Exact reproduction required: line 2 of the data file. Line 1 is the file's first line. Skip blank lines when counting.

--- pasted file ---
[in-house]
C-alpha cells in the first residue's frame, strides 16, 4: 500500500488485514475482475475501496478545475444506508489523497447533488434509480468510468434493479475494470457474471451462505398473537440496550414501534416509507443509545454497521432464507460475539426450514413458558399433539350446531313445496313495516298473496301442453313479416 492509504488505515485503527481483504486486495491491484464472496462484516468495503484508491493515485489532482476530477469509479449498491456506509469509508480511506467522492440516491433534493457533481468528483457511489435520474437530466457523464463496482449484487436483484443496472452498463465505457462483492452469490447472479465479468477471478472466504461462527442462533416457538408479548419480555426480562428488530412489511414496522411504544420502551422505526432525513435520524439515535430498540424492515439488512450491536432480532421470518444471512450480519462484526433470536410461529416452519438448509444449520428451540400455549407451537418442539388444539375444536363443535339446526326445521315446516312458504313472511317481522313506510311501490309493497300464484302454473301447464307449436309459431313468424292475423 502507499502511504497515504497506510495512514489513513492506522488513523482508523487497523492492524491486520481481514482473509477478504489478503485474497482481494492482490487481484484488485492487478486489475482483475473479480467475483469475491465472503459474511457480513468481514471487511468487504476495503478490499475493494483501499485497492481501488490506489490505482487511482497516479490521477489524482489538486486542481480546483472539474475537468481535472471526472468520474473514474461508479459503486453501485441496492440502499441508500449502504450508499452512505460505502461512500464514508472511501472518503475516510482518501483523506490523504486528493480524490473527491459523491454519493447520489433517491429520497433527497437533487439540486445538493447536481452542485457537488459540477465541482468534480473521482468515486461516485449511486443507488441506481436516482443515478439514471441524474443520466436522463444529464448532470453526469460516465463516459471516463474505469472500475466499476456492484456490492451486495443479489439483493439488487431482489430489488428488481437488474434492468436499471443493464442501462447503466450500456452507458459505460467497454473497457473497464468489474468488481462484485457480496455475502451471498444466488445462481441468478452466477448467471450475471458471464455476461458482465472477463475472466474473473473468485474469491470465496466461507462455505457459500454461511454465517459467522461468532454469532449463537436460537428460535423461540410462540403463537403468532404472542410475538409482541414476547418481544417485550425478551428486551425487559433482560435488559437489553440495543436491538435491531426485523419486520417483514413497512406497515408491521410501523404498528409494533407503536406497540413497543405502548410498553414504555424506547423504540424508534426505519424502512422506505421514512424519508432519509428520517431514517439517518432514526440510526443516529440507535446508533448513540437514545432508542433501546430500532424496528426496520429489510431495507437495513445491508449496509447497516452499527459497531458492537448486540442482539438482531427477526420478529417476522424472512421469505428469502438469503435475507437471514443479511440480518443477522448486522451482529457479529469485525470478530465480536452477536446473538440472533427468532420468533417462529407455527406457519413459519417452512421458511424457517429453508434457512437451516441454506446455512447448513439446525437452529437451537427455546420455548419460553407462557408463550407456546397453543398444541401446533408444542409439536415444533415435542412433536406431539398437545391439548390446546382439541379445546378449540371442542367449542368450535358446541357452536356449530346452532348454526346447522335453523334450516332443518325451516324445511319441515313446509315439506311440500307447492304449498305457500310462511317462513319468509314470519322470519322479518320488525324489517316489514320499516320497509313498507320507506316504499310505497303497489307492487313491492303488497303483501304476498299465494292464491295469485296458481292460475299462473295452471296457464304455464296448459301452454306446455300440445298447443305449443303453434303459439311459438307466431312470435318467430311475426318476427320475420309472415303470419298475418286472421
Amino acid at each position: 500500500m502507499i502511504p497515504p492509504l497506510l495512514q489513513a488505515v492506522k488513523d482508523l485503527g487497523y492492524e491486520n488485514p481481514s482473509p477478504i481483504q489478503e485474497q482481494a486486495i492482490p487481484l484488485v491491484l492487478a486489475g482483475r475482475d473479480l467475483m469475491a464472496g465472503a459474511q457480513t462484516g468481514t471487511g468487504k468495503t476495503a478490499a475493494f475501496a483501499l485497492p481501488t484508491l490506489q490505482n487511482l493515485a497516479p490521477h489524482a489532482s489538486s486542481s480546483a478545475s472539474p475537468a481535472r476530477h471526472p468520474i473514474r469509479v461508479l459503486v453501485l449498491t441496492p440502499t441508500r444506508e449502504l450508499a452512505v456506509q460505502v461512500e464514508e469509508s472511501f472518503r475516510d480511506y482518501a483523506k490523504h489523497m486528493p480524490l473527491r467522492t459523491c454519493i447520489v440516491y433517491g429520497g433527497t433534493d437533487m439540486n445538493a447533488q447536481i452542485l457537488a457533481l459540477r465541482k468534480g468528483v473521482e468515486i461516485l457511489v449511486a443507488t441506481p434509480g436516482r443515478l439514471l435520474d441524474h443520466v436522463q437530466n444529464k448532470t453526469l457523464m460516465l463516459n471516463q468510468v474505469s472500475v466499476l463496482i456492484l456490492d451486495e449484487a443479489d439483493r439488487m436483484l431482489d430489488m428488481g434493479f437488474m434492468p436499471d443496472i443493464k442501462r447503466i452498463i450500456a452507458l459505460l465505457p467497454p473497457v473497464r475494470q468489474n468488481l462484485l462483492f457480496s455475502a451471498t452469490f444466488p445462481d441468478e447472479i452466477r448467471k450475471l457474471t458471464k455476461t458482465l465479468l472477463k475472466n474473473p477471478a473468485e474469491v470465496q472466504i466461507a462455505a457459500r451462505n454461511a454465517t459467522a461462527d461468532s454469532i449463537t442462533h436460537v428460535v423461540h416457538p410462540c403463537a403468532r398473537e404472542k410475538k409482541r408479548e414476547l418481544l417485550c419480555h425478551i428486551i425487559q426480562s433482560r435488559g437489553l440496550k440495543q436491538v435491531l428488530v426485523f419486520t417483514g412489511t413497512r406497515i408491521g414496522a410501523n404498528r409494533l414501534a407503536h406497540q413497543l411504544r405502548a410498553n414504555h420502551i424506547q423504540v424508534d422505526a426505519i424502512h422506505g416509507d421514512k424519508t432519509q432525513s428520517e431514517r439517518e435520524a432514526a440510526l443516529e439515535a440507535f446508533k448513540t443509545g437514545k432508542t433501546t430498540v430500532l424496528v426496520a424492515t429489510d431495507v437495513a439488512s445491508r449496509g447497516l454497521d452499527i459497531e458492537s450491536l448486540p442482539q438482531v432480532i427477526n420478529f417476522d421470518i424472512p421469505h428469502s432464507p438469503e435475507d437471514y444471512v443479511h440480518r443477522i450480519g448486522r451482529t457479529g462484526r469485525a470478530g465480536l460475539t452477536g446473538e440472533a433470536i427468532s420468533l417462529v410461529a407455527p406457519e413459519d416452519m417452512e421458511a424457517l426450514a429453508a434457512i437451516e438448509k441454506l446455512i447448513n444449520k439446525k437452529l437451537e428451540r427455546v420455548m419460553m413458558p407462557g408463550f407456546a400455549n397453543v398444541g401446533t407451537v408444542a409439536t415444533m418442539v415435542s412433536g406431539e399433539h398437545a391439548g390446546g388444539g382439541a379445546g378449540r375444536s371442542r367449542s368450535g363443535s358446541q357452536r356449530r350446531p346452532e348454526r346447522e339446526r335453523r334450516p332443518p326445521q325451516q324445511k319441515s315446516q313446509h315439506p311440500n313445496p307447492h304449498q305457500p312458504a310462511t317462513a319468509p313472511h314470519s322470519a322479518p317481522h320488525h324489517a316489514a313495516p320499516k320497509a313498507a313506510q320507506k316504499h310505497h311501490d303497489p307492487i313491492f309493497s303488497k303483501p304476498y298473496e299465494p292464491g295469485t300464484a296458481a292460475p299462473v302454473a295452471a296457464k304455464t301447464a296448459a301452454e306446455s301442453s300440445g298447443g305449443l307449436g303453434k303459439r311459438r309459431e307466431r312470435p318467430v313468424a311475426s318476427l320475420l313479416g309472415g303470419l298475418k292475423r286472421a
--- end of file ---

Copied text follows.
C-alpha cells in the first residue's frame, strides 16, 4: 500500500488485514475482475475501496478545475444506508489523497447533488434509480468510468434493479475494470457474471451462505398473537440496550414501534416509507443509545454497521432464507460475539426450514413458558399433539350446531313445496313495516298473496301442453313479416 492509504488505515485503527481483504486486495491491484464472496462484516468495503484508491493515485489532482476530477469509479449498491456506509469509508480511506467522492440516491433534493457533481468528483457511489435520474437530466457523464463496482449484487436483484443496472452498463465505457462483492452469490447472479465479468477471478472466504461462527442462533416457538408479548419480555426480562428488530412489511414496522411504544420502551422505526432525513435520524439515535430498540424492515439488512450491536432480532421470518444471512450480519462484526433470536410461529416452519438448509444449520428451540400455549407451537418442539388444539375444536363443535339446526326445521315446516312458504313472511317481522313506510311501490309493497300464484302454473301447464307449436309459431313468424292475423 502507499502511504497515504497506510495512514489513513492506522488513523482508523487497523492492524491486520481481514482473509477478504489478503485474497482481494492482490487481484484488485492487478486489475482483475473479480467475483469475491465472503459474511457480513468481514471487511468487504476495503478490499475493494483501499485497492481501488490506489490505482487511482497516479490521477489524482489538486486542481480546483472539474475537468481535472471526472468520474473514474461508479459503486453501485441496492440502499441508500449502504450508499452512505460505502461512500464514508472511501472518503475516510482518501483523506490523504486528493480524490473527491459523491454519493447520489433517491429520497433527497437533487439540486445538493447536481452542485457537488459540477465541482468534480473521482468515486461516485449511486443507488441506481436516482443515478439514471441524474443520466436522463444529464448532470453526469460516465463516459471516463474505469472500475466499476456492484456490492451486495443479489439483493439488487431482489430489488428488481437488474434492468436499471443493464442501462447503466450500456452507458459505460467497454473497457473497464468489474468488481462484485457480496455475502451471498444466488445462481441468478452466477448467471450475471458471464455476461458482465472477463475472466474473473473468485474469491470465496466461507462455505457459500454461511454465517459467522461468532454469532449463537436460537428460535423461540410462540403463537403468532404472542410475538409482541414476547418481544417485550425478551428486551425487559433482560435488559437489553440495543436491538435491531426485523419486520417483514413497512406497515408491521410501523404498528409494533407503536406497540413497543405502548410498553414504555424506547423504540424508534426505519424502512422506505421514512424519508432519509428520517431514517439517518432514526440510526443516529440507535446508533448513540437514545432508542433501546430500532424496528426496520429489510431495507437495513445491508449496509447497516452499527459497531458492537448486540442482539438482531427477526420478529417476522424472512421469505428469502438469503435475507437471514443479511440480518443477522448486522451482529457479529469485525470478530465480536452477536446473538440472533427468532420468533417462529407455527406457519413459519417452512421458511424457517429453508434457512437451516441454506446455512447448513439446525437452529437451537427455546420455548419460553407462557408463550407456546397453543398444541401446533408444542409439536415444533415435542412433536406431539398437545391439548390446546382439541379445546378449540371442542367449542368450535358446541357452536356449530346452532348454526346447522335453523334450516332443518325451516324445511319441515313446509315439506311440500307447492304449498305457500310462511317462513319468509314470519322470519322479518320488525324489517316489514320499516320497509313498507320507506316504499310505497303497489307492487313491492303488497303483501304476498299465494292464491295469485296458481292460475299462473295452471296457464304455464296448459301452454306446455300440445298447443305449443303453434303459439311459438307466431312470435318467430311475426318476427320475420309472415303470419298475418286472421